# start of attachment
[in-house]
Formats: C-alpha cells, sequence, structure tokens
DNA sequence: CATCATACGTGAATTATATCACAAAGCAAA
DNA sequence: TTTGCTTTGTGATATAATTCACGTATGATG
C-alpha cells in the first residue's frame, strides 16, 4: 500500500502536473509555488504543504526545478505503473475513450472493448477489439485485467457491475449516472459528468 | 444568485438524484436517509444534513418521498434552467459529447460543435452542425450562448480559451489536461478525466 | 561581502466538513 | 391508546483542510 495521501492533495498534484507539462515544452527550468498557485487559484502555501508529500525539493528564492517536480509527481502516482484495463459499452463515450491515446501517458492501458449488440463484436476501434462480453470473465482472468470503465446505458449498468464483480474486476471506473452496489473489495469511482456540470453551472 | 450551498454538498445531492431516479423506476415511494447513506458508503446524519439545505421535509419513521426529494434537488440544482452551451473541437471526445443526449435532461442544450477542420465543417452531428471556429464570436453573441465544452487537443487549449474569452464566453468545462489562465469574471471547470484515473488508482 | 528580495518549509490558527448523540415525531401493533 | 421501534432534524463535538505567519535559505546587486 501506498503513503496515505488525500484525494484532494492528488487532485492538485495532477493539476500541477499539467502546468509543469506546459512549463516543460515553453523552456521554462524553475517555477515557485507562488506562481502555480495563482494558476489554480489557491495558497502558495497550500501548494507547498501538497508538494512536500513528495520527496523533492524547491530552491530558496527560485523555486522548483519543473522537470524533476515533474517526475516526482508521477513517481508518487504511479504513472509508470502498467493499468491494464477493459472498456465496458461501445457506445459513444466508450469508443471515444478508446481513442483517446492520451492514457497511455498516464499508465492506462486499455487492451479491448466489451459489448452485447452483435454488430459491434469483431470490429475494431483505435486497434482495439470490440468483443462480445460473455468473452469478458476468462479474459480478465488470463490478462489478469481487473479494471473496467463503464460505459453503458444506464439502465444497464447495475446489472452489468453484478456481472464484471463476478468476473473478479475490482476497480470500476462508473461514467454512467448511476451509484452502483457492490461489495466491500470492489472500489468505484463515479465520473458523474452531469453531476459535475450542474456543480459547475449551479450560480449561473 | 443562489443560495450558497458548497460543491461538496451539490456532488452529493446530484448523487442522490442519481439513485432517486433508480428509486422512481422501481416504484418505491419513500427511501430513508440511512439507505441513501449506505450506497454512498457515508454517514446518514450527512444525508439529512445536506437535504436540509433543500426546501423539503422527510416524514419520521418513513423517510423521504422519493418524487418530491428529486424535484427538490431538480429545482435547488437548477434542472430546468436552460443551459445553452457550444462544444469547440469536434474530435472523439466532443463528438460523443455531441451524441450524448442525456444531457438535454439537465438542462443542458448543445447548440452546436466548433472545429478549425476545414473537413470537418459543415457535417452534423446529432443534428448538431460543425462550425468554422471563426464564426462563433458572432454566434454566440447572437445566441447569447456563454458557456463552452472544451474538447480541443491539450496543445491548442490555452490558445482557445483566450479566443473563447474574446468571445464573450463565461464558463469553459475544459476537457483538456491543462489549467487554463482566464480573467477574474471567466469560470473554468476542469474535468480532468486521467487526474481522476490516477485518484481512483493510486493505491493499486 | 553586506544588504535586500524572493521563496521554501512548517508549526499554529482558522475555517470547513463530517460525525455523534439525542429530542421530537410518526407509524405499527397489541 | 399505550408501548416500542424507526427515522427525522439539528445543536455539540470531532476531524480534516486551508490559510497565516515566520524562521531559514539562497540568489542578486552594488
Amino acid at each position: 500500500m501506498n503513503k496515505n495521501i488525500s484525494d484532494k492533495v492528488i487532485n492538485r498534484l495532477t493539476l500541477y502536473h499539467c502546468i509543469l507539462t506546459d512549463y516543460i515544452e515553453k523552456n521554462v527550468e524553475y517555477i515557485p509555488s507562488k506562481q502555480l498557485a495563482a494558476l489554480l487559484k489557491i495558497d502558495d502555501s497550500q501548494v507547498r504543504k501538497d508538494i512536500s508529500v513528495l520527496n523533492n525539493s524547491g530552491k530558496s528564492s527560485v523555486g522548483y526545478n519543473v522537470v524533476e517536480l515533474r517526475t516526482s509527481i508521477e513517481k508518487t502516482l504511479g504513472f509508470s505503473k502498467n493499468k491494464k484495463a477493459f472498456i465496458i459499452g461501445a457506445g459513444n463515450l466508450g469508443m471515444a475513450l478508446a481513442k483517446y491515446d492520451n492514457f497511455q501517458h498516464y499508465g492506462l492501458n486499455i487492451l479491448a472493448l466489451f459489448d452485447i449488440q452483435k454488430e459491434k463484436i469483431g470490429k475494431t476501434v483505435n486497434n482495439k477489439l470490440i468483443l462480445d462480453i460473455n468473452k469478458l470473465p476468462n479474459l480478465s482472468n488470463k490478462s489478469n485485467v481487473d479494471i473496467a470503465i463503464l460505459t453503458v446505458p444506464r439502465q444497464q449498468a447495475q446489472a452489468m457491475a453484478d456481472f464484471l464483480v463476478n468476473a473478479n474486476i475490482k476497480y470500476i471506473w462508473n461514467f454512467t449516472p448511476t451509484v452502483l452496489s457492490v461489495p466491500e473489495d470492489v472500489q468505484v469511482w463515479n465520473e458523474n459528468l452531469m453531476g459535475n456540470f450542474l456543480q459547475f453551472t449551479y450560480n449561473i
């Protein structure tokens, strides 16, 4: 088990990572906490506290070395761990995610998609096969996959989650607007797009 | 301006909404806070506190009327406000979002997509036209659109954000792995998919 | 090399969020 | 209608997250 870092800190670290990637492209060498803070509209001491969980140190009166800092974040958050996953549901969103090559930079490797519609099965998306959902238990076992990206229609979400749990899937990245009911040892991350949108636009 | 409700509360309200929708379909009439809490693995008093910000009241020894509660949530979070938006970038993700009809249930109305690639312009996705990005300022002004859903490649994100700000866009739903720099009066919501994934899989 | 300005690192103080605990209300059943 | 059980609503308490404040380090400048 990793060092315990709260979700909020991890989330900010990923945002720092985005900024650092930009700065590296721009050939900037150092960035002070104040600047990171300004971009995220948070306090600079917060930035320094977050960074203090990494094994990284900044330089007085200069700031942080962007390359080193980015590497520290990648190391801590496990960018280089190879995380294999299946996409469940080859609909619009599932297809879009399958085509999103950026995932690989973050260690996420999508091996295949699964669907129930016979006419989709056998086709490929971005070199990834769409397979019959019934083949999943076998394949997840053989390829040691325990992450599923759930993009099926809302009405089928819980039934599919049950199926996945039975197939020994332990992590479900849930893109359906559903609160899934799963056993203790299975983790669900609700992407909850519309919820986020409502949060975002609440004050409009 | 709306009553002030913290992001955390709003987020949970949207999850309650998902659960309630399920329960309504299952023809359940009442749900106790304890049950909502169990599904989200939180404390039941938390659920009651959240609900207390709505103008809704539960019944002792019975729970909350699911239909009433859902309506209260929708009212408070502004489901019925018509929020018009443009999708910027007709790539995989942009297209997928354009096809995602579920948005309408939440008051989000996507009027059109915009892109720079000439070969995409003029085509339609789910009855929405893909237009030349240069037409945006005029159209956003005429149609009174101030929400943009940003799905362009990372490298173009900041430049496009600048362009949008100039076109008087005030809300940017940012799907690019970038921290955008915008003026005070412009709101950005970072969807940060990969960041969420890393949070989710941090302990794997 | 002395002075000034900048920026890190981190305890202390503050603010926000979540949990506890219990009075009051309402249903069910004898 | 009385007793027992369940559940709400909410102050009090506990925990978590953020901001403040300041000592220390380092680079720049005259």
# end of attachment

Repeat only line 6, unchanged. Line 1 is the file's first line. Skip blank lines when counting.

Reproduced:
Amino acid at each position: 500500500m501506498n503513503k496515505n495521501i488525500s484525494d484532494k492533495v492528488i487532485n492538485r498534484l495532477t493539476l500541477y502536473h499539467c502546468i509543469l507539462t506546459d512549463y516543460i515544452e515553453k523552456n521554462v527550468e524553475y517555477i515557485p509555488s507562488k506562481q502555480l498557485a495563482a494558476l489554480l487559484k489557491i495558497d502558495d502555501s497550500q501548494v507547498r504543504k501538497d508538494i512536500s508529500v513528495l520527496n523533492n525539493s524547491g530552491k530558496s528564492s527560485v523555486g522548483y526545478n519543473v522537470v524533476e517536480l515533474r517526475t516526482s509527481i508521477e513517481k508518487t502516482l504511479g504513472f509508470s505503473k502498467n493499468k491494464k484495463a477493459f472498456i465496458i459499452g461501445a457506445g459513444n463515450l466508450g469508443m471515444a475513450l478508446a481513442k483517446y491515446d492520451n492514457f497511455q501517458h498516464y499508465g492506462l492501458n486499455i487492451l479491448a472493448l466489451f459489448d452485447i449488440q452483435k454488430e459491434k463484436i469483431g470490429k475494431t476501434v483505435n486497434n482495439k477489439l470490440i468483443l462480445d462480453i460473455n468473452k469478458l470473465p476468462n479474459l480478465s482472468n488470463k490478462s489478469n485485467v481487473d479494471i473496467a470503465i463503464l460505459t453503458v446505458p444506464r439502465q444497464q449498468a447495475q446489472a452489468m457491475a453484478d456481472f464484471l464483480v463476478n468476473a473478479n474486476i475490482k476497480y470500476i471506473w462508473n461514467f454512467t449516472p448511476t451509484v452502483l452496489s457492490v461489495p466491500e473489495d470492489v472500489q468505484v469511482w463515479n465520473e458523474n459528468l452531469m453531476g459535475n456540470f450542474l456543480q459547475f453551472t449551479y450560480n449561473i